Now again, we are at a moment of crisis. Now again, we must launch a new stage in our history. Call it what you will. A new Stage, a third act, a paradigm shift, the Fair Society, or an expression that I find increasingly appealing, The New Republic.
We have an economic crisis, but it is part of a political and social crisis. The model that drove us since the late 1950s has been under pressure for some years. We built a strong open, exporting economy, but it was hi-jacked by property developers and speculators. We embraced the European Union, but we have failed to convince our people of the merits of that membership. We opened up society, and gave people greater freedom, but we have seen a coarsening of society in the wave of crime and death driven by drug crime.
Too often, our people were treated as economic units, not as members of a society, – subjected to poor planning, high house prices, inadequate services, and now left with the bill.
Our economic model was simply not environmentally or socially sustainable. Of our present housing stock, approximately one-third was added in the past 10 years, yet the environmental standards to which they were built were shamefully inadequate.
Despite the rising tide, Ireland has remained one of the most unequal societies in the developed world. In the prosperous times social welfare rates increased, but the opportunity to reform the social welfare system – to make a trampoline out of a safety net – was passed up. We did not grapple with our social problems with any degree of determination or vigour.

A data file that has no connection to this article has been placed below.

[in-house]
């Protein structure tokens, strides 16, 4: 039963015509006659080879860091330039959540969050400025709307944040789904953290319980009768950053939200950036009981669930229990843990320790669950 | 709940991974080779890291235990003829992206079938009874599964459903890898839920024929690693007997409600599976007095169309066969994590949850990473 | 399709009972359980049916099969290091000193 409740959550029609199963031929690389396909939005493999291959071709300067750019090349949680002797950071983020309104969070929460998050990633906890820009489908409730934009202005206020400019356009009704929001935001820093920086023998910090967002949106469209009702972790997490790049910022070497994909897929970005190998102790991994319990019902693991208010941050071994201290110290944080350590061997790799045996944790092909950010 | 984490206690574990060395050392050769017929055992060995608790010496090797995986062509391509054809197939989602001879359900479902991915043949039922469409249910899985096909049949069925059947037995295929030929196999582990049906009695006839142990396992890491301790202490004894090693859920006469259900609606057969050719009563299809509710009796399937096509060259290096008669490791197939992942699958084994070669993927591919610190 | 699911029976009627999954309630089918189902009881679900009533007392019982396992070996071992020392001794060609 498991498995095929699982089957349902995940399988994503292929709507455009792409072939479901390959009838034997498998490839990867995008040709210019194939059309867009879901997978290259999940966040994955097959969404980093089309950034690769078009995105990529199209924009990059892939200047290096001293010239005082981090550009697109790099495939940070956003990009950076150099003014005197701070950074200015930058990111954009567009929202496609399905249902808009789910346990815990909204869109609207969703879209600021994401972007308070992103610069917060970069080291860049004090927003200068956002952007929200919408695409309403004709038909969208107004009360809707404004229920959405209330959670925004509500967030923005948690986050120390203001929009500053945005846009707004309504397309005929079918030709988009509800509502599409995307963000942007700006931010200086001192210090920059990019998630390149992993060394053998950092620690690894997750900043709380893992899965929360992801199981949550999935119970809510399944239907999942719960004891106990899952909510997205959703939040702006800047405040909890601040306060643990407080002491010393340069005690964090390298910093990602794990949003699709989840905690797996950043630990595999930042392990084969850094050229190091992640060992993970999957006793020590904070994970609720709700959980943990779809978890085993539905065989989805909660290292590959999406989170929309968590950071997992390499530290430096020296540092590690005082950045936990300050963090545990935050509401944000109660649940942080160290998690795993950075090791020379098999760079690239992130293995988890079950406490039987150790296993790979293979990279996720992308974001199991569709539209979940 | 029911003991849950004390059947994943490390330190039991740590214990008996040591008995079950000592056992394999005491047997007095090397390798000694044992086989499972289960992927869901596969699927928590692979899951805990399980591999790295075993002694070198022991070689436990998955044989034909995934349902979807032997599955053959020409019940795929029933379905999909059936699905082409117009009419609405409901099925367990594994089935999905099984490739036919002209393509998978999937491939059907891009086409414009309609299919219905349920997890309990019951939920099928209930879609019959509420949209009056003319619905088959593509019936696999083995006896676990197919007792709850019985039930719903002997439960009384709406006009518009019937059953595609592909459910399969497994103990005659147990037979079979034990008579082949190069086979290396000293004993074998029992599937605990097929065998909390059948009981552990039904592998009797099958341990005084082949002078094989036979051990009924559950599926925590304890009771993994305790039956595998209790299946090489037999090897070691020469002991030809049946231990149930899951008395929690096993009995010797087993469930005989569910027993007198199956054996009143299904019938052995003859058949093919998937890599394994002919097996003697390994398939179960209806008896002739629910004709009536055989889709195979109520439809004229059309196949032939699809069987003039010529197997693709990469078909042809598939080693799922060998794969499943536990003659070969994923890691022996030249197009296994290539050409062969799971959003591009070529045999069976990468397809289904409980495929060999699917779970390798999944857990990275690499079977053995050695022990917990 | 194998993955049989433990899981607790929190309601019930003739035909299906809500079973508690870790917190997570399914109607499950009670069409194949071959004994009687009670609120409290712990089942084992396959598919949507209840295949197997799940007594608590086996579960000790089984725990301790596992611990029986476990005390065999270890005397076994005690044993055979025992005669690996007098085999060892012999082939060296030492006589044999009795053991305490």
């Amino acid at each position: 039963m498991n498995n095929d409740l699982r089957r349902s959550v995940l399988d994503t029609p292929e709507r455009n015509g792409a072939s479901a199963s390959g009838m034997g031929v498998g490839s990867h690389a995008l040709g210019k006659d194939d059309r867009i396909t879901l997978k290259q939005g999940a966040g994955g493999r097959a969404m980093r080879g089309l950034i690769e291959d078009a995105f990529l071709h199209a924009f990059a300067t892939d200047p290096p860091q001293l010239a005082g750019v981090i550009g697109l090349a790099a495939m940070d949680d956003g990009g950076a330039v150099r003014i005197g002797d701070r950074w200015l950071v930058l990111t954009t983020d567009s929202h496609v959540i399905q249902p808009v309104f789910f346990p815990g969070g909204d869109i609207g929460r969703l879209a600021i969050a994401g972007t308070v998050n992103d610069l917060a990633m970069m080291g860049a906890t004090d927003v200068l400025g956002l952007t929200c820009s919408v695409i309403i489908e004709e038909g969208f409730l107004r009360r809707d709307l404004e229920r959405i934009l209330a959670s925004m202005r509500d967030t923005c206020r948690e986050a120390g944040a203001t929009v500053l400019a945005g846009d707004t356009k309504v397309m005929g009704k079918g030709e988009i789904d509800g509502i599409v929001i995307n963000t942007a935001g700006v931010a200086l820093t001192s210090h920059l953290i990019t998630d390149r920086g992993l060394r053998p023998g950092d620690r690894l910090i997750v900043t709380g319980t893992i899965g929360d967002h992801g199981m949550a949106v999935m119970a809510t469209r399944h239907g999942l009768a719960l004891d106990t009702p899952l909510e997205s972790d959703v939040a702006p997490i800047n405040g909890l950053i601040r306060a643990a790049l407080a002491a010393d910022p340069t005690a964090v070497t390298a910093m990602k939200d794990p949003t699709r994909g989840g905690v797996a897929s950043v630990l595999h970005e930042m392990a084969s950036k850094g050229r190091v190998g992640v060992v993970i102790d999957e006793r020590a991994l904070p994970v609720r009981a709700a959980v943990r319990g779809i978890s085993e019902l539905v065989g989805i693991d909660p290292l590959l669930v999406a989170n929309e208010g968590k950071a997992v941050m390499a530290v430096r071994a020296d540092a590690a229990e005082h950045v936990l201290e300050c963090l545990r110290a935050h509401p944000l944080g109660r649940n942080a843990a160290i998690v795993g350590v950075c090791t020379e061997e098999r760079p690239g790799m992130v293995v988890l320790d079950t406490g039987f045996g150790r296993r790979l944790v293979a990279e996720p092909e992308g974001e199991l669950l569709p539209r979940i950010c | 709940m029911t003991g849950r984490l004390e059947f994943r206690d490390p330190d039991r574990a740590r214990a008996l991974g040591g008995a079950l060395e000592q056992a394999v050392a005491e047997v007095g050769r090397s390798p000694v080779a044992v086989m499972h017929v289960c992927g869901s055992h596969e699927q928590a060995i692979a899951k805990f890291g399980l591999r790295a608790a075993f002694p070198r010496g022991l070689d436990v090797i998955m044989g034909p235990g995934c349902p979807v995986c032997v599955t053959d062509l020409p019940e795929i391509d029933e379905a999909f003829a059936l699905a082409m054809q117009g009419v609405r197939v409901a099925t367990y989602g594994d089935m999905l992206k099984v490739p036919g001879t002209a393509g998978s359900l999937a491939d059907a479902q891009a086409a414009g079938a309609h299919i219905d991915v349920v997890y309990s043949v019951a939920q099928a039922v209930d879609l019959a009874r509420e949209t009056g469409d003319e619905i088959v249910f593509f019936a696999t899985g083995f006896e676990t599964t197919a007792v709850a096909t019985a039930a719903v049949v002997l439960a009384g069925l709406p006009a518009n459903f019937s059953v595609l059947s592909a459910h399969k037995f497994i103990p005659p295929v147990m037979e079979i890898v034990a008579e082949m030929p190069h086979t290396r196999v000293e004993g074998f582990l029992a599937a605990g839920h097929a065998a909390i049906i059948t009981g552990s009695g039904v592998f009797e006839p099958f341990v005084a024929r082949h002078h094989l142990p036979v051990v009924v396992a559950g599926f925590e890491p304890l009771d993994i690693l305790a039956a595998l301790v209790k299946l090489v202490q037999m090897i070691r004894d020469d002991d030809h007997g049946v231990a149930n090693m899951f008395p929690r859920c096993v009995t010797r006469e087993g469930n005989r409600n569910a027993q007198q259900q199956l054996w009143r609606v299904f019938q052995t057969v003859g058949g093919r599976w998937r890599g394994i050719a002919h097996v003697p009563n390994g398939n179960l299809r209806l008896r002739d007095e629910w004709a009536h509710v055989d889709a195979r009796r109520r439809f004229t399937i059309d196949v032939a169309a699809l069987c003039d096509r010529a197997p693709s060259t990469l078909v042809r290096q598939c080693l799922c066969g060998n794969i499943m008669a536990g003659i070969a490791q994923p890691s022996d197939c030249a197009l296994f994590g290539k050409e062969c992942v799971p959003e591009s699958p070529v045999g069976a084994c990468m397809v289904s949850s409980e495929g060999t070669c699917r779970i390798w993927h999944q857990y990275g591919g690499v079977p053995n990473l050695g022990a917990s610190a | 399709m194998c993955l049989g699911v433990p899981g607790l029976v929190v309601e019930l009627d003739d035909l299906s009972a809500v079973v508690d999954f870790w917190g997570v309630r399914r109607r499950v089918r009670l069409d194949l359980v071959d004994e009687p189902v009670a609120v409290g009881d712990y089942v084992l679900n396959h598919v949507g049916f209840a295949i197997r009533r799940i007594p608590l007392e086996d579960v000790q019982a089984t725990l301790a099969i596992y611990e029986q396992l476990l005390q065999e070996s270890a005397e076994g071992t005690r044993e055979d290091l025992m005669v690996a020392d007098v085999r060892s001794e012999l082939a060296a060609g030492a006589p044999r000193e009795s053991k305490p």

We suffered too, from a want of confidence and ambition.
In 2006, at the height of the boom, it was deemed acceptable for Government to set a target that illiteracy would be lowered to 15% by 2016. 15% – in other words it was ok that one in six children in disadvantaged schools would have reading problems.
The great opportunities to reform public services were missed. In 2001, Labour proposed universal health insurance as the means to develop a better and fairer health service. Since then, health spending has increased by €10billion euro, the policy of building super-private clinics has utterly failed and we are left with the bureaucratic monster that is the HSE.
So, the task that confronts us now, is a great one. But the scale of our ambition must also be great. To avoid another lost decade, by making the right decisions on the economy. But at the same time to launch a new phase in our History – to build a New Republic.
A Republic marked by both responsibility and expectation. Where the opportunities available to our citizens are matched by their sense of responsibility to the State and to each other. Where Government is exercised, not on behalf of a privileged few, but on behalf of the many. Where personal freedom is buttressed by social solidarity.
The first three building blocks of that New Republic are a return to full employment, a health service that is both excellent and equitable, and an outstanding system of free education. We must finish the educational revolution. We must establish, and vindicate, as an indisputable element of citizenship, the right to read.
The New Republic must be based on building a sustainable and enduring progress. A progress that reaches into all classes and regions of Irish society. That meets our global obligations on aid and carbon reduction. That marks Ireland out, not as the Klondike of Europe, but as the clean man of Europe.